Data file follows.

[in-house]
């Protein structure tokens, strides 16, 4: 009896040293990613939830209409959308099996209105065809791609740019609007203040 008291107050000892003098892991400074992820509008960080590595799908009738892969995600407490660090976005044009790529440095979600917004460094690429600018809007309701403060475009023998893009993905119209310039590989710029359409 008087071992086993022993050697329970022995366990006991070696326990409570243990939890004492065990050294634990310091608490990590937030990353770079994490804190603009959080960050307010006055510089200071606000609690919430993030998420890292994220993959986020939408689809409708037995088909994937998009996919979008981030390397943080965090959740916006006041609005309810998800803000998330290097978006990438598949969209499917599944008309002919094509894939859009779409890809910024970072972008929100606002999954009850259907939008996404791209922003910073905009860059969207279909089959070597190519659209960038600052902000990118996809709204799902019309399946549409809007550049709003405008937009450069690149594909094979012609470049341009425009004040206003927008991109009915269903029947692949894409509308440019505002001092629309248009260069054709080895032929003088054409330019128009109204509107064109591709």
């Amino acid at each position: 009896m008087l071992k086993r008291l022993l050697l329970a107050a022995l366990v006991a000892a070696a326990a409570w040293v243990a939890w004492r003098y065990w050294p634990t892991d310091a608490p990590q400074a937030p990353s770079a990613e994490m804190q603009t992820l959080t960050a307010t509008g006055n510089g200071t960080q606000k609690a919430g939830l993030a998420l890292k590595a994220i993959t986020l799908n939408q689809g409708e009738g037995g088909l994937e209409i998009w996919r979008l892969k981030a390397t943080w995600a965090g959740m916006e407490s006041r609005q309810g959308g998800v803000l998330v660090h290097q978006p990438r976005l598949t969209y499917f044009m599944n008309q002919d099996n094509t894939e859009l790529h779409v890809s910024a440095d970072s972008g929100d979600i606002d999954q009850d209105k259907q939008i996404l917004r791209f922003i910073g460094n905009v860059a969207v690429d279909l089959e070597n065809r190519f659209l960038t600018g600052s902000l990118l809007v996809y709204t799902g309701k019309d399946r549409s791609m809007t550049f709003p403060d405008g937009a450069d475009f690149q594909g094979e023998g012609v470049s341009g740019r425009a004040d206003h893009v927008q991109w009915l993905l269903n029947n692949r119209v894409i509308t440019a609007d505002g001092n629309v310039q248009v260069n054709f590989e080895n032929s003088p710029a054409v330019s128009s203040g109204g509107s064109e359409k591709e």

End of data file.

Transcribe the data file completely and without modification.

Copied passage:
[in-house]
């Protein structure tokens, strides 16, 4: 009896040293990613939830209409959308099996209105065809791609740019609007203040 008291107050000892003098892991400074992820509008960080590595799908009738892969995600407490660090976005044009790529440095979600917004460094690429600018809007309701403060475009023998893009993905119209310039590989710029359409 008087071992086993022993050697329970022995366990006991070696326990409570243990939890004492065990050294634990310091608490990590937030990353770079994490804190603009959080960050307010006055510089200071606000609690919430993030998420890292994220993959986020939408689809409708037995088909994937998009996919979008981030390397943080965090959740916006006041609005309810998800803000998330290097978006990438598949969209499917599944008309002919094509894939859009779409890809910024970072972008929100606002999954009850259907939008996404791209922003910073905009860059969207279909089959070597190519659209960038600052902000990118996809709204799902019309399946549409809007550049709003405008937009450069690149594909094979012609470049341009425009004040206003927008991109009915269903029947692949894409509308440019505002001092629309248009260069054709080895032929003088054409330019128009109204509107064109591709």
């Amino acid at each position: 009896m008087l071992k086993r008291l022993l050697l329970a107050a022995l366990v006991a000892a070696a326990a409570w040293v243990a939890w004492r003098y065990w050294p634990t892991d310091a608490p990590q400074a937030p990353s770079a990613e994490m804190q603009t992820l959080t960050a307010t509008g006055n510089g200071t960080q606000k609690a919430g939830l993030a998420l890292k590595a994220i993959t986020l799908n939408q689809g409708e009738g037995g088909l994937e209409i998009w996919r979008l892969k981030a390397t943080w995600a965090g959740m916006e407490s006041r609005q309810g959308g998800v803000l998330v660090h290097q978006p990438r976005l598949t969209y499917f044009m599944n008309q002919d099996n094509t894939e859009l790529h779409v890809s910024a440095d970072s972008g929100d979600i606002d999954q009850d209105k259907q939008i996404l917004r791209f922003i910073g460094n905009v860059a969207v690429d279909l089959e070597n065809r190519f659209l960038t600018g600052s902000l990118l809007v996809y709204t799902g309701k019309d399946r549409s791609m809007t550049f709003p403060d405008g937009a450069d475009f690149q594909g094979e023998g012609v470049s341009g740019r425009a004040d206003h893009v927008q991109w009915l993905l269903n029947n692949r119209v894409i509308t440019a609007d505002g001092n629309v310039q248009v260069n054709f590989e080895n032929s003088p710029a054409v330019s128009s203040g109204g509107s064109e359409k591709e």